Family ownership has long been credited with creating advantages for businesses. The practice is correlated to a higher rate of innovation and financial performance. Dr. Haslindar Ibrahim, Senior Lecturer at the School of Management, University Sains Malaysia and Afizar Amir, consultant at LS Cemerlang Enterprise in Malaysia, compare the performance of family-owned companies to that of non-family companies. Their findings include a collection of statistics that indicate a clear tendency of better performance in family as opposed to non-family firms.
The contribution of family businesses to the marketplace cannot be denied. Most countries reap the influence of family-owned businesses, as their success plays a significant role in economic development. In East Asia, figures show that family firms demonstrate a high level of performance in Taiwan, Hong Kong, Singapore and China. Family names like Ayala (Philippines), Li Ka-Shing (Hong Kong) and Kyuk Ho Shin (South Korea) are well-known for the successful companies they have established.
In Malaysia, Robert Kuok, ‘The Sugar King’ of Kerry Group, Lim Kok Thay of the Genting Group, and Lee Shin Cheng of IOI Group are among the families dominating the burgeoning ASEAN nation’s business landscape. According to the Malaysian Business Magazine of February 2012, the top 40 richest Malaysians include five prominent family businesses. The YTL Group, represented by founder Yeoh Tiong Lay and his five sons, has accumulated a net worth of RM7.01 billion. Another company listed, IOI Corporation Bhd., is run by a father and his two sons. IOI boasts a combined wealth of RM14.89 billion. A mother and son team head up The Genting Group, and command an empire worth RM14.17 billion. The Batu Kawan and Sapura Group are each represented by teams comprised of two brothers.
Based on Figure 1, the top 40 richest Malaysian businesses for each year are defined by their personal wealth. The figure is based on an individual’s reported personal stakes in listed companies and private holdings. The cross holdings and indirect stakes in subsidiaries are omitted to avoid over calculating one’s wealth. Personal debt is considered only if it has been reported in the annual statements. The year 2011 witnessed the highest financial disparity between family and non-family firms.
Similarly, Figure 2 details the number of families with wealth in the millions, an amount which exceeded the number of non-family millionaire businesses for the last 5 years.
We have also collected the preliminary data represented by the family and non-family companies listed at Bursa Malaysia (formerly known as the Kuala Lumpur Stock Exchange). These numbers allow for better evaluation of company performance by measuring their profitability and liquidity ratios.
Table 1 (below) presents the detailed statistics of 20 selected listed firms of family (10) and non-family (10) ownership from different industries. The mean of all the samples in the data present a ratio of Return on Assets (ROA) as 7.11% for family firms, and 7.07% for non-family firms for the period of study. This shows further that family firms are more profitable than non-family firms.
Family firms outperform non-family firms with a greater ratio of Return on Equity (ROE) with family firms averaging 15.88% and non-family firms 13.44%. The mean of the current ratio for family firms is 4.65 compared to non-family businesses 2.6. These figures show that family firms possess considerably more liquidity on average than non-family firms. Lastly, the quick ratio mean for family firms is 3.62 while non-family firms fall behind at 2.02. This strongly indicates the notion that family firms possess a better ability to meet their obligations without a need to sell off inventory.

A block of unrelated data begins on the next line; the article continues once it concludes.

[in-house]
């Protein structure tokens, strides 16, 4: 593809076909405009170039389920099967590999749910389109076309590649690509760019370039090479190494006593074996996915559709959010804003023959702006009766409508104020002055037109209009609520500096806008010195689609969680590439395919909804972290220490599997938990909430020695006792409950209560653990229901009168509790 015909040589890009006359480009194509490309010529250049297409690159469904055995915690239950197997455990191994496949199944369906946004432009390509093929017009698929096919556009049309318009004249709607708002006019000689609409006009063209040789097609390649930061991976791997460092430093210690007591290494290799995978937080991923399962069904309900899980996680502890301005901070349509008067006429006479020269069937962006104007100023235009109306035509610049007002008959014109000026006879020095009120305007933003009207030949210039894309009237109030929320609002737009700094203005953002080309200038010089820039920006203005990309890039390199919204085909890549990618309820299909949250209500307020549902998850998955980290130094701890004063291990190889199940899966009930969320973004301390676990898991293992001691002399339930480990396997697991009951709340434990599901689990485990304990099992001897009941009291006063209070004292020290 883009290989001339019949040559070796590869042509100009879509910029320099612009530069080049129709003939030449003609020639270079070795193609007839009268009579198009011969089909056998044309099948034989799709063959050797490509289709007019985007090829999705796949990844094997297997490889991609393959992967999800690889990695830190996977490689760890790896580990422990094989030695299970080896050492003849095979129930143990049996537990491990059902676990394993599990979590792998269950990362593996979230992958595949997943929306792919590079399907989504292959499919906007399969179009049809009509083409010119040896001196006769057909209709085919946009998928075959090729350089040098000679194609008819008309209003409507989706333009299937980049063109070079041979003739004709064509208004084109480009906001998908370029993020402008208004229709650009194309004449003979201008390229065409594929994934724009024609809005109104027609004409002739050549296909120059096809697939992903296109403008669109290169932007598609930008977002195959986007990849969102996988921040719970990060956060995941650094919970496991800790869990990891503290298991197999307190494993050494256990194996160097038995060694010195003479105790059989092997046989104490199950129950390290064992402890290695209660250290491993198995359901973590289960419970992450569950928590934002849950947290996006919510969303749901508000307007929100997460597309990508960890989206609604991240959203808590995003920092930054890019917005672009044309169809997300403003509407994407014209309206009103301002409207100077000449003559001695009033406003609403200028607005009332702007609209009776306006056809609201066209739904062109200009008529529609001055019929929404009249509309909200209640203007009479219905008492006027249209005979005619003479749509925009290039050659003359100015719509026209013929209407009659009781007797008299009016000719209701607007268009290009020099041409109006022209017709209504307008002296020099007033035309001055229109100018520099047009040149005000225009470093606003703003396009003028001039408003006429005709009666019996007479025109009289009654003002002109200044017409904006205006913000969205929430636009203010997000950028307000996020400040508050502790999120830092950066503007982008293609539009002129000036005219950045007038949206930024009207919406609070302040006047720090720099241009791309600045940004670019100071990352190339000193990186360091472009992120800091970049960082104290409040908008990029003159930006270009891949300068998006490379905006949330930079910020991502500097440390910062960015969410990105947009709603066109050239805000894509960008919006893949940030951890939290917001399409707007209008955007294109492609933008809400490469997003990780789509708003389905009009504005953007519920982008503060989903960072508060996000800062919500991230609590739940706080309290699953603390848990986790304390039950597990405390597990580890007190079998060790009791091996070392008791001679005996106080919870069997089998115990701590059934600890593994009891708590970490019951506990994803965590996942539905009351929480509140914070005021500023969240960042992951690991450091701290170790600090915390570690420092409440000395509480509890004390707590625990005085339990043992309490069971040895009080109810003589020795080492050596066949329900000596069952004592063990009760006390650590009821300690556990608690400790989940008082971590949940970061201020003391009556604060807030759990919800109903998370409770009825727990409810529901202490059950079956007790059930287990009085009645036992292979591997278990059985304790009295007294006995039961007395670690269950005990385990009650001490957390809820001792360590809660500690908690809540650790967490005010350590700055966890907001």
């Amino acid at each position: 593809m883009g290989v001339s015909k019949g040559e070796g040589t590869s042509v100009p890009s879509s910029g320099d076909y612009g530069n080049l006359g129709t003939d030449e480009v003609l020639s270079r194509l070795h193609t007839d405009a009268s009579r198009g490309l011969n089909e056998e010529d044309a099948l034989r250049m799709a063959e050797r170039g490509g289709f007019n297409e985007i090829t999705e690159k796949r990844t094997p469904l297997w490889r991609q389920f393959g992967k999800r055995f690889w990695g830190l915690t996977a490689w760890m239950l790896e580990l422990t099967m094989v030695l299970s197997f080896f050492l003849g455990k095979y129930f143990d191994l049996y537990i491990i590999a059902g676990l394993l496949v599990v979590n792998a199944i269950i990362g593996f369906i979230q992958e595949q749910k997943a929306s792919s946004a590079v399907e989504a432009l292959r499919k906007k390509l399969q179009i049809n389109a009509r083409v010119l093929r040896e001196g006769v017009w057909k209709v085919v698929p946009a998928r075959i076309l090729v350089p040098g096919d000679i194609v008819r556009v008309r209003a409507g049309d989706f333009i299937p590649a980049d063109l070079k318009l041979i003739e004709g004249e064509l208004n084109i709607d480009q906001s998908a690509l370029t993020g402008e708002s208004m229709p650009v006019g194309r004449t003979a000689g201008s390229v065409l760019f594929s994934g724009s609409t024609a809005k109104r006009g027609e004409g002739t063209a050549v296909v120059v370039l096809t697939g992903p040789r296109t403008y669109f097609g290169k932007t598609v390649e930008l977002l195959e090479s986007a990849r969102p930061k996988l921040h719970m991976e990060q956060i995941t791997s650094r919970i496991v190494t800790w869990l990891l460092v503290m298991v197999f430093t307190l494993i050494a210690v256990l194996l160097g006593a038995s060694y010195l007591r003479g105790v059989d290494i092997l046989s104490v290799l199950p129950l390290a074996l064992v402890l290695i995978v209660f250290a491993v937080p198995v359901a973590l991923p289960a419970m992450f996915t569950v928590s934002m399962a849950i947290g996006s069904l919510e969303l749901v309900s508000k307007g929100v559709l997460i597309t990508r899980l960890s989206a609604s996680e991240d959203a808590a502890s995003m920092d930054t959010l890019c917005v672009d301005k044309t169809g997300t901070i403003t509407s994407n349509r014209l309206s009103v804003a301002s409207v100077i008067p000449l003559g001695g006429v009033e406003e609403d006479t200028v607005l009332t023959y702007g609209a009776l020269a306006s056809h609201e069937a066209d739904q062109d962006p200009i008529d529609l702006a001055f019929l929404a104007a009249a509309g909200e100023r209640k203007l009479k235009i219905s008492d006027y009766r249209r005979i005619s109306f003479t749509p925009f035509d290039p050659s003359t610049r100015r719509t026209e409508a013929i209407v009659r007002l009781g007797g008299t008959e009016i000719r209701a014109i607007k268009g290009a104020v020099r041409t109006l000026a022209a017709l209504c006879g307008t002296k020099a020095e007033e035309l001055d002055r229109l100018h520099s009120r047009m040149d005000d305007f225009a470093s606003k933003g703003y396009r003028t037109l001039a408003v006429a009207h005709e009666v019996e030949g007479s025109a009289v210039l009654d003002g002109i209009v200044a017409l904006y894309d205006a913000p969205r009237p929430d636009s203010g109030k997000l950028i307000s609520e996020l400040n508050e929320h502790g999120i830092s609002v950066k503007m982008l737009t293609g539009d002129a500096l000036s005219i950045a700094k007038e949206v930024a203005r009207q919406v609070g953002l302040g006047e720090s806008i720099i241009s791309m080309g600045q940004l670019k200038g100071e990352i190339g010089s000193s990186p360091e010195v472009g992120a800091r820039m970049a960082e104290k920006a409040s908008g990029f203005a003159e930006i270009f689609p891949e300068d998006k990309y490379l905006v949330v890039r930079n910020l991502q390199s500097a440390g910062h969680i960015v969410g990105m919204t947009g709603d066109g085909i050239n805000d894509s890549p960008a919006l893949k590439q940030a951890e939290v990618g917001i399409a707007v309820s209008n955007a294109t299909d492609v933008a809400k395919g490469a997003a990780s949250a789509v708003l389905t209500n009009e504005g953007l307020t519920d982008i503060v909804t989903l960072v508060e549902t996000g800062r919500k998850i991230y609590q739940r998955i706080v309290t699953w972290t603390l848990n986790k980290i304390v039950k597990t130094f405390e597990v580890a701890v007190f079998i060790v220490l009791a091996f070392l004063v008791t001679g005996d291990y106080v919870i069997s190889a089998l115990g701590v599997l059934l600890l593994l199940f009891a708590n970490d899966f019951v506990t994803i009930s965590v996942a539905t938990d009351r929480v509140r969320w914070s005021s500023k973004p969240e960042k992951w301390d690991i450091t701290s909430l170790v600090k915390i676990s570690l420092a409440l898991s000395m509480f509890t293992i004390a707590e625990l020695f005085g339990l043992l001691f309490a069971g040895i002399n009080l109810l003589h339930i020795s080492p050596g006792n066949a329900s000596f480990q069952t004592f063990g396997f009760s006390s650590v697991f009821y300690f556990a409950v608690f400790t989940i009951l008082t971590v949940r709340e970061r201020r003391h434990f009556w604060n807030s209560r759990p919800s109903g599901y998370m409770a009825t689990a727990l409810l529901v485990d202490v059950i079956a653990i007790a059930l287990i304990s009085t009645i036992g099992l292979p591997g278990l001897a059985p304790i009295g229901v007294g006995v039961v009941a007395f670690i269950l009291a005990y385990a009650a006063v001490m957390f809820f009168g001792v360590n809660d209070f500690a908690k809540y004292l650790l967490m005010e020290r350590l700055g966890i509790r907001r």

Figure 3.1 depicts the profitability performance measured by ROA between family and non-family firms between 2007 and 2011. The numbers indicate that despite the slump enabled by the economic crisis, family firms managed to sustain their overall performance.These figures point further to a trend of family business dominance, while additionally spotlighting their resilience even in turbulent economic periods.
Figure 3.2 details the second profitablity performance measure as expressed via ROE statistics. The results exhibit that the mean value of ROE for family firms is higher than that of non-family firms for the entire period studied. Additionally, the study finds that family firms exhibit greater valuation than non-family firms with a significant gap between the two groups.
Figure 3.3 depicts the mean values of current ratio for family and non-family businesses for the period of 2007 to 2011. As detailed, family firms exhibit positive trends concerning liquidity. The stats strongly imply that family firms possess the necessary spread sheets to better guarantee capital collection as compared to non-family firms during the period studied. Family firms have significantly better current ratios.
The last graph, Figure 3.4, presents the mean value of quick ratio for both family and non-family firms during the same period. Upon analysis it is clear that family firms possess certain dominance as related to short-term financial security.
These findings clearly reveal that family firms significantly outperform non-family firms across a range of measurables. From year to year, the survival of family businesses has provided continuous contribution towards economic sustainability in Malaysia. Even during periods of global economic uncertainity, family businesses leverage strong ties and demonstrate altruistic methods in order preserve strong output from generation to generation. The evidence from family business practices in Malaysia could lead as an example for family ownership as a sustainable business model to improve prosperity and economic development the world over.
Tharawat Magazine, Issue 16, 2012